Single Dental Implant: Replacing a Missing Tooth
- Posted on: Nov 30 2016
Typically, when someone has incurred serious traumatic injury to the mouth, had a tooth fail to erupt or suffered tooth loss to decay, they will visit their dentist for a diagnosis of treatment. If your dentist recommends a dental implant, you will get a referral to a dental specialist. In most cases, this will be a periodontist, oral surgeon or a prosthodontist. The specialist will examine your dental history and X-rays to make sure you don’t have some type of systemic condition that will interfere with a dental implant. If that clears, then molds of your mouth will be taken to create a dental implant that will fit properly.
What are the Pros to Getting a Single Tooth Implant?
The main advantage of getting a single tooth implant versus a fixed bridge is that a bridge requires alteration to perfectly healthy teeth to support the bridge. This alteration can cause the jawbone to deteriorate in some cases. A single tooth implant, not the other hand, is implanted directly into the jawbone and acts as a root, which helps to preserve the jawbone.
What is a Dental Implant?
A dental implant is a metal device that is surgically inserted into the jaw to replace a tooth or multiple teeth. The implant consists of three parts:
- The Anchor – This is the metal device that is inserted into the jawbone.
- The Abutment – This is a screw-like metal device that attaches to the anchor, this will hold the prosthetic.
- The Prosthetic – This is the actual artificial tooth that will mount on the abutment.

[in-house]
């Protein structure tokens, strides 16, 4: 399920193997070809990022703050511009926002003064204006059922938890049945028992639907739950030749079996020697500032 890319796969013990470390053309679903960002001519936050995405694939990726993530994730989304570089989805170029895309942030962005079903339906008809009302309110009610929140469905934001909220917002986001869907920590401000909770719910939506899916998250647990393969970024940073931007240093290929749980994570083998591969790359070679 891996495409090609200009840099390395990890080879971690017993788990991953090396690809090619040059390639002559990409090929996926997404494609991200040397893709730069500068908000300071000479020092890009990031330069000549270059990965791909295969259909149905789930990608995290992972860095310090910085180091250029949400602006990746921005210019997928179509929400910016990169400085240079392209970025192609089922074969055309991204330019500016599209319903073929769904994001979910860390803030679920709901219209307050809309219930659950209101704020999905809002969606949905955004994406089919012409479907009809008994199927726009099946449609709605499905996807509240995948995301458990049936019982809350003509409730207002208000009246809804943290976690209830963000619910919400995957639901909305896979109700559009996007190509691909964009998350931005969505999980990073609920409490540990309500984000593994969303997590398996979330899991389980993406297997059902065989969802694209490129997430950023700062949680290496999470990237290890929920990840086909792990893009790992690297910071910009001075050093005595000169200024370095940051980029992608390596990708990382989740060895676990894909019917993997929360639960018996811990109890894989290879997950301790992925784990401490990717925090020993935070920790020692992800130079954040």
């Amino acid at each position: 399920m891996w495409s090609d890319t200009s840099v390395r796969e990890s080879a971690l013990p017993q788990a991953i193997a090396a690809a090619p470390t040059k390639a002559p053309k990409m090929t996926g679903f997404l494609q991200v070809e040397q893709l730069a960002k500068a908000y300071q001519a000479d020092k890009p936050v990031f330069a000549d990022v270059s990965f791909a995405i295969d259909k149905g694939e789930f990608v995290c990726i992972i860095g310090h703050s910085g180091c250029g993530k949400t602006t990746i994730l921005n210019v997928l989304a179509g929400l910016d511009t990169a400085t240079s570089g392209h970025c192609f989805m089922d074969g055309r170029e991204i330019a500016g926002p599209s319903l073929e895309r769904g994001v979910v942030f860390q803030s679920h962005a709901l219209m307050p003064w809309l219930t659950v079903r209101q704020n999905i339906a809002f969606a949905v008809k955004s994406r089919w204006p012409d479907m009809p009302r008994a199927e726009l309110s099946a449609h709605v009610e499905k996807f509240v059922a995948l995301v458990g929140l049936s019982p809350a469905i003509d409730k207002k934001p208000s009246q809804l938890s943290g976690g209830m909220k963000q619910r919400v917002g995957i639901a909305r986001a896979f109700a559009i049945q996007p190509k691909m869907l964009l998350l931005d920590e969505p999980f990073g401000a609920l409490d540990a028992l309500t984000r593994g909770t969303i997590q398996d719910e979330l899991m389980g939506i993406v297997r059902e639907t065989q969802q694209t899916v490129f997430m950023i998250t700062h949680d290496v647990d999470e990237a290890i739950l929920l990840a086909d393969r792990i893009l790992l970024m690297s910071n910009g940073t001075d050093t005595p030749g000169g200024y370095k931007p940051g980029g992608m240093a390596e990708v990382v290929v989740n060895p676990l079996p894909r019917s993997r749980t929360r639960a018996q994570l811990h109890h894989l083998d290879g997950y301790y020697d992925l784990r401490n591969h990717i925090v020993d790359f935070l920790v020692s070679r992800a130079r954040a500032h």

The Surgical Process – Phase 1
Initially, the specialist will use local anesthesia to numb the part of the mouth the implant will be inserted into. This makes the gum tissue easier to work with so that the implant can be properly seated into the jawbone. The gum tissue is then put back into position and sutured to cover the implant anchor. This is a multi-step surgery so it will require several visits and time to heal in between.
The Surgical Process – Phase 2
Again, anesthesia is applied to numb the area and peel back the gum tissue to expose the recently implanted anchor. The abutment will be attached to the anchor, and the gum tissue sutured back to original position around the implant with the abutment exposed. A cap is placed over the area to allow the gum tissue to heal. This can take up to 2-4 weeks. Once the healing is complete the cap is removed and the abutment is uncovered.
he Surgical Process – Phase 3
The dentist will have the crown made to specifications, and then attach it to the abutment. Once everything is securely in place, the dentist will advise you caring for your new implant.
Caring For Your New Implant
When caring for your implant keep in mind it is important to keep plaque from building up around the implant. Make sure to practice proper dental hygiene on a daily basis. Also, do your best to keep up with regular cleaning appointments with your dentist. Always let your dentist know if an implant is causing any pain or discomfort.
Uptown Cosmetic and Implant Dentistry is the leading the way in dental restorations with advanced tech and implant procedures. Contact us for a free consultation on single tooth or multiple teeth replacements using dental implants.
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